And it’s interesting because if you think about things that routinely produce a lot of dopamine – alcohol, for example. There’s a drinking age, right. We have a drinking age. Alcohol releases a whole lot of dopamine. It makes you feel really, really good. We say okay, you can have that but you’ve got to wait. You’ve got to be 21 years old. We don’t do that with online pornography. We might want to do it with online pornography. We don’t do that with social media. We’re essentially putting highly addictive drugs into the hands of kids before they have any natural defenses against them. And what you’re seeing with internet addiction, with social media addiction, with porn addiction is the same thing over and over. It’s people trying to change their state of consciousness with a device. Trying to get at the underlying neurochemistry and it’s very, very addictive.
What really fuels the economy? It’s not trade, free spending, or good old-fashioned elbow grease – it’s something much smaller and harder to see: dopamine. Along with high-performance expert Jamie Wheal, Steven Kotler has spent the last four years interviewing and researching trailblazers like Elon Musk, Eric Schmidt, Amy Cuddy, and institutions like Nike's innovation team, the Navy SEALs, and the United Nations' Headquarters. What did he find? That these bright people and teams are using altered states of consciousness – like ‘flow’ – to boost their inspiration, ability, and impact. Winning feels good, as does reward. It all boils down to dopamine. Many of us may not be consciously aware of the the neurochemical, altered-state highs we seek on a daily basis. Kotler runs through three ways we chase dopamine, and questions the ethics of these unchecked habits. For example, when you check your phone for a text, the uncertainty or "magic of maybe" in what the text might deliver results in a 400% spike in dopamine – roughly the same amount of dopamine as a person gets from cocaine. "We’re essentially putting highly addictive drugs into the hands of kids before they have any natural defenses against them," says Kotler. Steven Kotler's and Jamie Wheal's book is Stealing Fire: How Silicon Valley, the Navy SEALs, and Maverick Scientists Are Revolutionizing the Way We Live and Work.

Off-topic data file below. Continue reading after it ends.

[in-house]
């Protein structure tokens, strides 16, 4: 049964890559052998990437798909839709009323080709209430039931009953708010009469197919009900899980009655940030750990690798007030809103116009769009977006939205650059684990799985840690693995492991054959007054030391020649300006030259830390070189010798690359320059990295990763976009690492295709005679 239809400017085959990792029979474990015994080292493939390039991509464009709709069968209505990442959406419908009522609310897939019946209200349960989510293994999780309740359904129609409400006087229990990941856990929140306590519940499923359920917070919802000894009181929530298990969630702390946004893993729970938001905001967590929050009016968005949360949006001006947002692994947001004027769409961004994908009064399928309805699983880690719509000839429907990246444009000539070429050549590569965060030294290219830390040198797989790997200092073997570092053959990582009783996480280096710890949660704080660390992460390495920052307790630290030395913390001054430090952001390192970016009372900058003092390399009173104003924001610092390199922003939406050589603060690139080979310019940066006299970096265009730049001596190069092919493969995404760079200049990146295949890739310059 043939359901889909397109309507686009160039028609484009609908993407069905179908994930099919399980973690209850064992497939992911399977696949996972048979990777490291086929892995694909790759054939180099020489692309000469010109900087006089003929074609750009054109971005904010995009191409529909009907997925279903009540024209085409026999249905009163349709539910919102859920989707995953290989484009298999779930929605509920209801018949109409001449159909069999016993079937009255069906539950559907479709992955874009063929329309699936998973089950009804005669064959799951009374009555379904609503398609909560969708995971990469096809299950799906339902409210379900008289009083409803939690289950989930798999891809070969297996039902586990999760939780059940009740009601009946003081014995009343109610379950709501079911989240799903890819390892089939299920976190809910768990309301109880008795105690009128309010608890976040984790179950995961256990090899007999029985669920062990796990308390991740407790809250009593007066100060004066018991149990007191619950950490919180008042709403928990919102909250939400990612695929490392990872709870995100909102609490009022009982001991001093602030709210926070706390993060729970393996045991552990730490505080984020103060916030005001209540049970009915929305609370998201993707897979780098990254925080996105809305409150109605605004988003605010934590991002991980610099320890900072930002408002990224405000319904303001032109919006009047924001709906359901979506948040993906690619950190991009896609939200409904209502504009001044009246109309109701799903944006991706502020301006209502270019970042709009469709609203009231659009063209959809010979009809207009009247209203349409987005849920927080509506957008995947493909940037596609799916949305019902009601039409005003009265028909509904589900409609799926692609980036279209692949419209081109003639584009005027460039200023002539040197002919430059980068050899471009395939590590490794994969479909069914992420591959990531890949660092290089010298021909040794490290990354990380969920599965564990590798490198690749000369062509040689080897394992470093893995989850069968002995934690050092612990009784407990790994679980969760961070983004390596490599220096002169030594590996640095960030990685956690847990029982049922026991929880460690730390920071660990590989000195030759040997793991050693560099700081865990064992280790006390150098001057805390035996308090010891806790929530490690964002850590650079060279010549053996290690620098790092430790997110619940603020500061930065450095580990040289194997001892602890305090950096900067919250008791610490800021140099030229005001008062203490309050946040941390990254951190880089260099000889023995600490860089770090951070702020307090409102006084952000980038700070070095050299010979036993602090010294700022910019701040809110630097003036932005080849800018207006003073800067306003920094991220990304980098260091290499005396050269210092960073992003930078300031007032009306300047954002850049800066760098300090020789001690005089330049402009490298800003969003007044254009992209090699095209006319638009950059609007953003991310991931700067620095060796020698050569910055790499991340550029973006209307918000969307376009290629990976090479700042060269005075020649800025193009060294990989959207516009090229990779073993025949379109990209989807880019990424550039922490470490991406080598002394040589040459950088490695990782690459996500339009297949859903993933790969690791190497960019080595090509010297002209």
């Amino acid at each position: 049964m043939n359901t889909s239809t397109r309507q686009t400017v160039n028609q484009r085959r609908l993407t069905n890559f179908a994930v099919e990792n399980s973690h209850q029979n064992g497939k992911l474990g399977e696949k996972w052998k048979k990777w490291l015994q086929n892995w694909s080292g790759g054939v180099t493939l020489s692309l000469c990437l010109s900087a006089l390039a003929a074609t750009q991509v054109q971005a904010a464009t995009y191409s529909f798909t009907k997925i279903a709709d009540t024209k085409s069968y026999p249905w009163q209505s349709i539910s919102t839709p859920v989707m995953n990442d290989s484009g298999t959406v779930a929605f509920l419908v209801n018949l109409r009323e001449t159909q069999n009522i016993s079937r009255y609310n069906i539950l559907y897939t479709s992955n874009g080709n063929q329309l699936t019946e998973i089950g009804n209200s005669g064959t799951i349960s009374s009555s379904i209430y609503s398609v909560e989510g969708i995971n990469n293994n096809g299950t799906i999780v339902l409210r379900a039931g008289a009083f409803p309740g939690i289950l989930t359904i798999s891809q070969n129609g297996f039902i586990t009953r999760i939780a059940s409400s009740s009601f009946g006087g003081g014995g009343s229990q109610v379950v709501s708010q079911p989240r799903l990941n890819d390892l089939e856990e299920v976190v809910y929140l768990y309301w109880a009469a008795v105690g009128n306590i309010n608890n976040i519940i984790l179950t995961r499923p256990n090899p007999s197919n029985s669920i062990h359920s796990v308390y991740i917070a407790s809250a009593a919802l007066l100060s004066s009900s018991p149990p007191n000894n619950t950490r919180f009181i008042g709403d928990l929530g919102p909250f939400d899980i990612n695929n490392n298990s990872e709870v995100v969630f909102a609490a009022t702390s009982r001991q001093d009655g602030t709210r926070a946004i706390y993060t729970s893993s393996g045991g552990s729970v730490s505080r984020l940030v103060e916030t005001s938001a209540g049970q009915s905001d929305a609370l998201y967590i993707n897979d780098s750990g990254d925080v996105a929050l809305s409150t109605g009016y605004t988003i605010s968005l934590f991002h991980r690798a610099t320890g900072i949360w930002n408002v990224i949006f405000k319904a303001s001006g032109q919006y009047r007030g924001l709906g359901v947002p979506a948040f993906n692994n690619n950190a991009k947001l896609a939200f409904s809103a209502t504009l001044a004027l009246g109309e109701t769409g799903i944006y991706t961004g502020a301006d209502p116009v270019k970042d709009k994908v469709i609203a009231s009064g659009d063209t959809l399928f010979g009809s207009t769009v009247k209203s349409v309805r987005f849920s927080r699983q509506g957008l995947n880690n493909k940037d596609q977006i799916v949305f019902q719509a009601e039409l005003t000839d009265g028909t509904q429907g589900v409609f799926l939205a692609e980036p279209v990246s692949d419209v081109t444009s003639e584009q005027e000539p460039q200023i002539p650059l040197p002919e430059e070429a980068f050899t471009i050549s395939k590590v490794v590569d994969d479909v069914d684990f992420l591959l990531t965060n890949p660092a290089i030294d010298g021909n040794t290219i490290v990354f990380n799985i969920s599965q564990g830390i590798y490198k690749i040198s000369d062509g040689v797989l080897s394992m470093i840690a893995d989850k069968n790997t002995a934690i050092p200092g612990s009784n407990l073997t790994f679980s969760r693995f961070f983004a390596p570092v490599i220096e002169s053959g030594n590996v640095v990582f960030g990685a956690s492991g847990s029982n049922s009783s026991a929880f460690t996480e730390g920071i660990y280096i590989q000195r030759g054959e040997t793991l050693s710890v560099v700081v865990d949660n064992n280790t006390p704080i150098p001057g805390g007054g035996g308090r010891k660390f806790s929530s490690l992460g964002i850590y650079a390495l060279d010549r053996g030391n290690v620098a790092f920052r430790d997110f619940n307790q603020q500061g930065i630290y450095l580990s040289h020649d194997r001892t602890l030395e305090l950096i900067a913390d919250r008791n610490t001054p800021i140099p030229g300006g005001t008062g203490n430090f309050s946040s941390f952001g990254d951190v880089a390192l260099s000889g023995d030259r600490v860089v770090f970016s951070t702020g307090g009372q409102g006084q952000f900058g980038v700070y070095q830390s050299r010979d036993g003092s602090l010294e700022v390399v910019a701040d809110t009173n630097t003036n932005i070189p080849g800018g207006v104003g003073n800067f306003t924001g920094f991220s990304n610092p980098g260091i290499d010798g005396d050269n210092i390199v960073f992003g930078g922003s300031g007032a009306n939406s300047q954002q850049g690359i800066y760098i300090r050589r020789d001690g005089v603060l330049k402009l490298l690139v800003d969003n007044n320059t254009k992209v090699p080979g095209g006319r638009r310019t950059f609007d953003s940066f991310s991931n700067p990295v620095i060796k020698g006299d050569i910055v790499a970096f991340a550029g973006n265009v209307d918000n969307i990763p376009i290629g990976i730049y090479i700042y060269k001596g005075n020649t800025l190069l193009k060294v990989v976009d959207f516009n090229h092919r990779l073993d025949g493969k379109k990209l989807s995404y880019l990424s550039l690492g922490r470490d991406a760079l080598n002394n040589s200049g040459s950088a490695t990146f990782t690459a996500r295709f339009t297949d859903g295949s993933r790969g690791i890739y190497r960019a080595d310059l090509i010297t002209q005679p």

Steven Kotler's and Jamie Wheal's book is Stealing Fire: How Silicon Valley, the Navy SEALs, and Maverick Scientists Are Revolutionizing the Way We Live and Work.
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- In classical liberal philosophy, voluntary action says the scope of legitimate government authority is extremely narrow.
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- As an immigrant, himself, Georgetown University professor Peter Jaworski invites us to consider the freest countries in the world and examine the economic freedom and civil liberties their citizens enjoy.
Americans consume the most toilet paper in the world but it's a very wasteful product to manufacture, according to the numbers.
- Toilet paper consumption is unsustainable and requires a tremendous amount of resources to produce.
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Taking time for thoughtful consideration has fallen out of fashion, writes Emily Chamlee-Wright. How can we restore good faith and good judgement to our increasingly polarized conversations?
- The clamor of the crowd during a heated discussion can make it hard to tell who is right and who is wrong. Adam Smith wrote that the loudness of blame can stupefy our good judgment.
- Equally, when we're talking with just one other person, our previous assumptions and knee-jerk reactions can cloud our good judgment.
- If you want to find clarity in moments like that, Emily Chamlee-Wright recommends practicing the presumption of good faith. That means that we should presume, unless we have good evidence to the contrary, that the other person's intent is not to deceive or to offend us, but to learn our point of view.